Secondary Logo

The Effect of Head Position on the Cross-Sectional Area of the Subclavian Vein

Kim, Hyerim, MD*; Chang, Jee-Eun, MD*; Lee, Jung-Man, MD, PhD*; Han, Sung-Hee, MD, PhD; Ryu, Jung-Hee, MD, PhD; Hwang, Jin-Young, MD, PhD*

doi: 10.1213/ANE.0000000000002446
Patient Safety: Brief Report
Free
SDC

In 41 healthy volunteers, we investigated the cross-sectional area (CSA) of the subclavian vein (SCV) in the following head positions: neutral and 30° head rotation toward the contralateral or ipsilateral sides. Significant differences were observed in the CSA of the SCV at 3 different head positions: contralateral 30° versus neutral, −0.05 cm2 (95% confidence interval, −0.08 to −0.03); contralateral 30° versus ipsilateral 30°, −0.15 cm2 (−0.19 to −0.12); neutral versus ipsilateral 30°, −0.10 cm2 (−0.13 to −0.07); all Pcorrected< .001). For SCV catheterization, 30° head rotation to the ipsilateral side provided significant improvements in the CSA compared with the other head positions.

From the *Department of Anesthesiology and Pain Medicine, SMG-SNU Boramae Medical Center, Seoul, Republic of Korea

Department of Anesthesiology and Pain Medicine, Seoul National University Bundang Hospital, Seongnam, Republic of Korea.

Published ahead of print August 31, 2017.

Accepted for publication July 27, 2017.

Funding: None.

The authors declare no conflicts of interest.

This study was conducted with written informed consent from the study subjects.

Clinical trial registration: The study was registered before patient enrollment. Registry URL: https://clinicaltrials.gov/show/NCT02860351.

ClinicalTrials.gov (trial ID: NCT02860351).

Institutional review board contact information: The Institutional Review Board of SMG-SNU Boramae Medical Center. Approved institutional review board number of this study: 20160616/16-2016-71/071.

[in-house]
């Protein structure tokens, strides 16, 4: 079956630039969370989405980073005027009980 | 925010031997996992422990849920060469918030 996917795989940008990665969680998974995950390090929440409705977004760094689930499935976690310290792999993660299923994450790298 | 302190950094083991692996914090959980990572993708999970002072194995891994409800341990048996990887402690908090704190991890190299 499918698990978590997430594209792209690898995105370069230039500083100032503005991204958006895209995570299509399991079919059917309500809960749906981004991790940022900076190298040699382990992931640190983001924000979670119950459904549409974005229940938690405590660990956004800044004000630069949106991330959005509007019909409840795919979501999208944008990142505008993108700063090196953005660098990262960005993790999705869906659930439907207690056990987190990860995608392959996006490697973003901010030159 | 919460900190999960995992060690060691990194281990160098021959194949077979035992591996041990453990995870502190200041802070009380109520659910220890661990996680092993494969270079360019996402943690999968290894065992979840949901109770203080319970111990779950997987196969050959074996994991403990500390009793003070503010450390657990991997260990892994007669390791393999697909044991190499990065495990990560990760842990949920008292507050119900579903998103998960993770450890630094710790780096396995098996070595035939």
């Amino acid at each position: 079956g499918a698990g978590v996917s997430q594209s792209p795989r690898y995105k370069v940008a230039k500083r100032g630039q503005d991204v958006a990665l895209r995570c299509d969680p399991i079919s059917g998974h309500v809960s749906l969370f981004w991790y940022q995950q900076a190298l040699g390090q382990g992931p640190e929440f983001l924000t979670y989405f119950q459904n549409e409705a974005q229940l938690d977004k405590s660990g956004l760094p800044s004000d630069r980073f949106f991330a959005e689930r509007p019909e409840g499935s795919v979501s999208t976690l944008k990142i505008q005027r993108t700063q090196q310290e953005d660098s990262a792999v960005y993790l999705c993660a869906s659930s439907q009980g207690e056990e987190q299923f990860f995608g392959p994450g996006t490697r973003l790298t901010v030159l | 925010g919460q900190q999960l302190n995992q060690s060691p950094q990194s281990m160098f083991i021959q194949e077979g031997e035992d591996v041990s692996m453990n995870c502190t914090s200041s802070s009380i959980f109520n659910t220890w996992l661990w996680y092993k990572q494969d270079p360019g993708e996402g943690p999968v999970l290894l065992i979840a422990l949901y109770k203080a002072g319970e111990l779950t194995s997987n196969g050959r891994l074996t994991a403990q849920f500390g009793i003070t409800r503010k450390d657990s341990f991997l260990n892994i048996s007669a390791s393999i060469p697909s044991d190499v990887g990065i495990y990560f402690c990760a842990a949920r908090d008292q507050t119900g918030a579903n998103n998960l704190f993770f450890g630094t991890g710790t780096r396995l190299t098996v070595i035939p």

Reprints will not be available from the authors.

Address correspondence to Jin-Young Hwang, MD, PhD, Department of Anesthesiology and Pain Medicine, SMG-SNU Boramae Medical Center, Boramae-ro, Dongjak-gu, Seoul 156-707, Republic of Korea. Address e-mail to mistyblue15@naver.com.

The subclavian vein (SCV) is the preferential site for central venous catheterization because of the lower risk of catheter-related infections, less collapsibility, and enhanced patient comfort.1,2 Unfortunately, catheterization of the SCV is clinically challenging and requires more training than alternative sites such as the internal jugular or femoral vein. Furthermore, improper SCV catheterization may lead to the development of potentially fatal complications, such as pneumothorax, hemothorax, chylothorax, or arterial injury.3,4

Ultrasonography-guided cannulation of the SCV has been reported to reduce the procedure-related complications compared with the landmark method.5 However, the concurrent use of ultrasonography may not be a viable option because of potential inaccessibility in the clinic. With the landmark method, securing a larger cross-sectional area (CSA) of the SCV can improve the likelihood of successful SCV puncture. In turn, these improvements provide further advantages when coupled with guided ultrasonography. It is interesting that previous investigations indicated that the CSA of the SCV may further be affected by the head positioning of the patient, and the effect of head position, either neutral or rotation to the contralateral side, on the CSA of the SCV has been controversial.6–8